Inside the orchard: A conversation with novelist Amanda Coplin
by A. E. Smith
Amanda Coplin spent the first years of her life in Wenatchee, Wash., the self-proclaimed "Apple Capital of the World," and was indelibly shaped by its rolling acres of fruit trees, and by her frequent visits to the apple and apricot orchard owned by her grandparents. Those sights and smells are powerfully evoked in her debut novel, The Orchardist. The story, which takes place shortly after the turn of the century, follows the experiences of a bachelor orchardist and the makeshift family who comes to complicate and ultimately enrich his solitary life. In her lifelike portrait of Talmadge, the novel's main character, Coplin pays homage to her own grandfather, a quiet, gentle man who married late into her large and boisterous family.
Coplin earned an MFA from the University of Minnesota and received a writing residency at the Fine Arts Work Center in Provincetown, Mass. To research The Orchardist, she steeped herself in accounts of the lives of the early homesteaders. Coplin, 31, recently moved to Portland, Ore., where she spoke with HCN contributor A.E. Smith about her true home and the role of landscape in her writing.
HIGH COUNTRY NEWS Your novel takes place in central Washington, but you wrote much of it while living in the Midwest and on the East Coast. Did that distance help shape your perspective on the setting or make things more difficult to imagine.
AMANDA COPLIN I think I always knew I was going to write about the orchard landscape, and it wouldn't have mattered where I was. But I know people say that distance from the place you are writing about helps. Can I answer both ways? When I moved to Minnesota I was very, very homesick for the West Coast, and I think that helped the writing, because I was trying to call forth aspects of the landscape. If you don't go away from some place, you can't miss it.
HCN What interested you about the time period of the novel?
COPLIN The landscape that I romanticized while I was growing up was the orchards, but I have to remember that that is a heavily manipulated landscape. I always wondered what it was like before people came and started irrigating. By creating a character who is the first homesteader in that area, it allowed me to look around and see what happens.
HCN Many of the characters in the book seem to be looking for a place they can domesticate, but they also value wildness. What tension do you see between loving a place that is wild, and loving one that is modified?
COPLIN I think about my own love of the Western landscape: It's important to have something in your life that is very mysterious, that is not going to obey your will. Humans are not in charge of the landscape. Of course, we have power and knowledge to create machines and chemicals and awful things, but the landscape is ultra-powerful, patient and long-suffering. I think we need that, and we need to recognize that need in our lives.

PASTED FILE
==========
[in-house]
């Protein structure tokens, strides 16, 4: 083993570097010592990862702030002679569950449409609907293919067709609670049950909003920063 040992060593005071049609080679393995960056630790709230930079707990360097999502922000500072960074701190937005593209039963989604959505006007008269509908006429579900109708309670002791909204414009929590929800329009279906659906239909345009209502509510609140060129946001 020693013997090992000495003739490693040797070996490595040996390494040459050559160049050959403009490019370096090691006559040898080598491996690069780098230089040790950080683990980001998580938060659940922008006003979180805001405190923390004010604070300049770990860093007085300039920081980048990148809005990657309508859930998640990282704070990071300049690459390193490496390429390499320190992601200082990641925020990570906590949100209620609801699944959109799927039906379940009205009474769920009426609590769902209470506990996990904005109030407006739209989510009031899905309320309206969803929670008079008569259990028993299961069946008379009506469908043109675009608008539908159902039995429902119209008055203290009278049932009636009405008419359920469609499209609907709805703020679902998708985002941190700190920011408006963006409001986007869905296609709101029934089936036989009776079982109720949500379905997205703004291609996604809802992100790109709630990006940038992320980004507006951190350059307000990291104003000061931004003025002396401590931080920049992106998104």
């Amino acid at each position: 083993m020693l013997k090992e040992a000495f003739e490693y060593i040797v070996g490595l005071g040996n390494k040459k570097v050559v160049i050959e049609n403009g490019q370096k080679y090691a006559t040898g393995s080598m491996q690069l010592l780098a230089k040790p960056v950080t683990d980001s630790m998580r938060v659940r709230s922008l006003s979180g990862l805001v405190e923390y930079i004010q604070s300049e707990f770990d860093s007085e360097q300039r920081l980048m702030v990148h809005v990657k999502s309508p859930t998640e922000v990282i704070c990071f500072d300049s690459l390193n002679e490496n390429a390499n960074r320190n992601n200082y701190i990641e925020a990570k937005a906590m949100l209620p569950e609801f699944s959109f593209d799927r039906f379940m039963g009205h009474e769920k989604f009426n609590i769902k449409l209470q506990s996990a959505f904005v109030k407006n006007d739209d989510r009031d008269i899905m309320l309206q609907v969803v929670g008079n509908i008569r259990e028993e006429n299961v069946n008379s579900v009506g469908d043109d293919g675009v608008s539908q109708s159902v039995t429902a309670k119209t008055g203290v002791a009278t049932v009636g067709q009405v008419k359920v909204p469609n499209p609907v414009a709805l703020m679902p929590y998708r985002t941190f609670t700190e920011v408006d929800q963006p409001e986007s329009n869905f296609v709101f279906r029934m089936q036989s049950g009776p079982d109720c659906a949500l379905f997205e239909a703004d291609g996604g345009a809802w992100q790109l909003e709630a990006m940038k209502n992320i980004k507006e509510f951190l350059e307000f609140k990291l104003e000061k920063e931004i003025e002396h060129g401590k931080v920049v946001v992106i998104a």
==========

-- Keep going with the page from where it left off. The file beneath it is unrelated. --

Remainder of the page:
HCN Toward the end of the book, you track some of the changes that are happening to the West -- the construction of the railroads, the industrialization of the fruit business. Did you want to call attention to a relationship to the land that was changing?
COPLIN At that time, people had to have an intimate engagement with the landscape just to survive, to eat and earn money to buy materials to shelter themselves. Having that engagement with the physical earth, how does it change how you think about the meaning of life or death, the existence of a god? Now the average person has a very different way of being in the world. It's a screen culture. And for better or worse, it changes how we think about life.
HCN What makes a place home?
COPLIN I've been thinking about that a lot lately. Home in the deepest, truest sense is that place, those orchards in Wenatchee. I feel very strongly about those places, but I don't know if that's just because I spent my childhood there. It resonates with some deep part of me. But someone asked me the other day if I was thinking of moving back, and I was like, "No! I'm not going to move back!" I feel like it is a holy place. It was my home then, but I don't know if it could be my home now. Maybe, but it's complicated.
HCN The Orchardist was eight years in the making. What are you working on next?
COPLIN I have some ideas, and I've been taking notes. There was a moment recently when I was visiting friends in Idaho, and I got this weird sensation: I miss my book, I miss that constant preoccupation, working out problems. It's wonderful and terrible at the same time.© High Country News